Historic Premillennialism: "There is what is sometimes called 'historic premillennialism,' which regards the millennium as a further stage in the achievement of Christ's kingdom, an interim stage between the church age and the age to come. (Sometimes 1 Cor. 15:23-28 is interpreted as supporting this idea of three stages in the fulfilment of Christ's redemptive work.) 'Dispensationalism,' on the other hand, teaches that the millennium is not a stage in God's single universal redemptive action in Christ, but specifically a period in which the OT promises to the nation of Israel will be fulfilled in strictly literal form."6
Dispensational Premillennialism is the more popular form of Premillennialism today.
Some contemporary doctrines are so widely accepted that they crossover denominational fellowships despite glaring contrasts in other areas of theology.
One such doctrine that is not inhibited by denominational boundaries is the charismatic movement, which calls for the professed revival of miracles today and often manifests itself in ecstatic utterances.
Likewise, Dispensational Premillennialism permeates nearly every so-called Christian religious group today.
Hal Lindsey's The Late Great Planet Earth (1970) and presently, Tim LaHaye and Jerry B. Jenkins' Left Behind series of books for adults and children and box office movie, Left Behind, have steeped religious and secular society in Dispensational Premillennialism.
The fundamental error of premillennialism involves the biblically illicit application of prophecies.
All kingdom prophecies are incorrectly interpreted to refer to a physical kingdom over which the Christ would reign on earth.
"Most of the opposition to premillennialism comes from the assumption that an earthly kingdom with Israel at the head would involve a retrogression from the spirituality brought in by Christ through His death, resurrection, and ascension. But premillennialists hold that the promise of the fulfillment of the covenants and promises to Israel in the OT demand such an earthly kingdom."7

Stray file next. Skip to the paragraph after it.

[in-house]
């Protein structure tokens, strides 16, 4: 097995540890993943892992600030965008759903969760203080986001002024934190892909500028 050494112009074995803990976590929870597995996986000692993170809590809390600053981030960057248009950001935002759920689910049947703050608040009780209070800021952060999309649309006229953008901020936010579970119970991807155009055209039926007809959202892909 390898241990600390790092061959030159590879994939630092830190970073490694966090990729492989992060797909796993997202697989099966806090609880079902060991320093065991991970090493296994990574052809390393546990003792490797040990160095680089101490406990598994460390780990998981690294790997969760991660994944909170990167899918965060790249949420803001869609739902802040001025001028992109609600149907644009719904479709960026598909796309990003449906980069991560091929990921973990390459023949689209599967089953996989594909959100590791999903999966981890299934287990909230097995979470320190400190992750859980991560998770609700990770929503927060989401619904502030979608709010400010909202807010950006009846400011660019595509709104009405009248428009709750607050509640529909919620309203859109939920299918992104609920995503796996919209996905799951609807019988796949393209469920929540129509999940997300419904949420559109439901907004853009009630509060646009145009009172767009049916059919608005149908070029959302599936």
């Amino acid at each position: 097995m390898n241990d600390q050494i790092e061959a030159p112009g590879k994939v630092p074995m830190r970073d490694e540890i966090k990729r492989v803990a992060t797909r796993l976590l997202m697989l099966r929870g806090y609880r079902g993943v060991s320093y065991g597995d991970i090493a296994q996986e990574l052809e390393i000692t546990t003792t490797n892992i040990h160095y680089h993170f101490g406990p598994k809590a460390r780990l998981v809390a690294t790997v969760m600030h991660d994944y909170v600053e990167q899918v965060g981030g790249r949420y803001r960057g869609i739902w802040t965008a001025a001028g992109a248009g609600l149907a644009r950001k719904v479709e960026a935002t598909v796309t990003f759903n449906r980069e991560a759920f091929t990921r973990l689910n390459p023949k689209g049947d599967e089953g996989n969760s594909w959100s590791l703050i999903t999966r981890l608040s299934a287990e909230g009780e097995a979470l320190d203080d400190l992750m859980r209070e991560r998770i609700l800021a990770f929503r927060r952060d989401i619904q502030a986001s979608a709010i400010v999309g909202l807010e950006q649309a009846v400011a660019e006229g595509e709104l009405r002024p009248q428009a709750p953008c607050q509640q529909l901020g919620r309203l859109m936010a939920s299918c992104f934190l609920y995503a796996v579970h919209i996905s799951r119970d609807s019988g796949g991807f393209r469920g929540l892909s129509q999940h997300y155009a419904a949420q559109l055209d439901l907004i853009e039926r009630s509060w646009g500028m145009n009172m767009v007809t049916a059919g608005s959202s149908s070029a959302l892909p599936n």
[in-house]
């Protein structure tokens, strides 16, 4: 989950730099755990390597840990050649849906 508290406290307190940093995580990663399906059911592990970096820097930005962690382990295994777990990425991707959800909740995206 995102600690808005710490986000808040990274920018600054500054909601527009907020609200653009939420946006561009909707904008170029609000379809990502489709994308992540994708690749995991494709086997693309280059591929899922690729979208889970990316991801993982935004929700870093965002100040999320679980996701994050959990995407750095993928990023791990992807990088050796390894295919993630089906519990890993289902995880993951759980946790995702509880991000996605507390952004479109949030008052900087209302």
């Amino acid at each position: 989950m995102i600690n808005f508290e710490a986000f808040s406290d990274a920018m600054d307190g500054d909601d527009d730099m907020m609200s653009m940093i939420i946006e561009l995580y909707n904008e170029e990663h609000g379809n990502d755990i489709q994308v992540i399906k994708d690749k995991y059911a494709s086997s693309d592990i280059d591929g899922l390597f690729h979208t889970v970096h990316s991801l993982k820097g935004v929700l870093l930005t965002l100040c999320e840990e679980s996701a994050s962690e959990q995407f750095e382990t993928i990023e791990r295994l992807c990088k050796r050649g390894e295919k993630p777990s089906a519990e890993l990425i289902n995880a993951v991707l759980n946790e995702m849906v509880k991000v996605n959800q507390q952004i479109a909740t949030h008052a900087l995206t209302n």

"The thousand-year period mentioned in connection with the description of Christ's coming to reign with His saints over the earth (Rev 19:11-16; 20:1-9). Many Old Testament passages refer to the millennium (Isa 11:4; Jer 3:17; Zech 14:9)."8
Isa. 2:2-3 Dan. 2:31-45; 9:27; Joel 2:28-3:2.
Isa. 11:4; Jer. 3:17; Zech. 14:9.
Additional prophecies are lifted from their contexts and misapplied to the belief in a physical millennial kingdom on earth, Zech. 14:1-21.
However, all Old Testament prophecies have already been fulfilled, with the exception of references to the final judgment.
All of the kingdom prophesies in the Old Testament referred to the event that transpired on the Pentecost of Acts 2, establishment of the church, Acts 2:16.
Likewise, New Testament kingdom prophecies also referred to the establishment of the church, Matt. 3:1-2; 4:17; 16:18-19; Mark 9:1.
All Old Testament prophecies referring to the kingdom and its king have already been fulfilled, Acts 3:24; Col. 1:13; Rev. 1:9.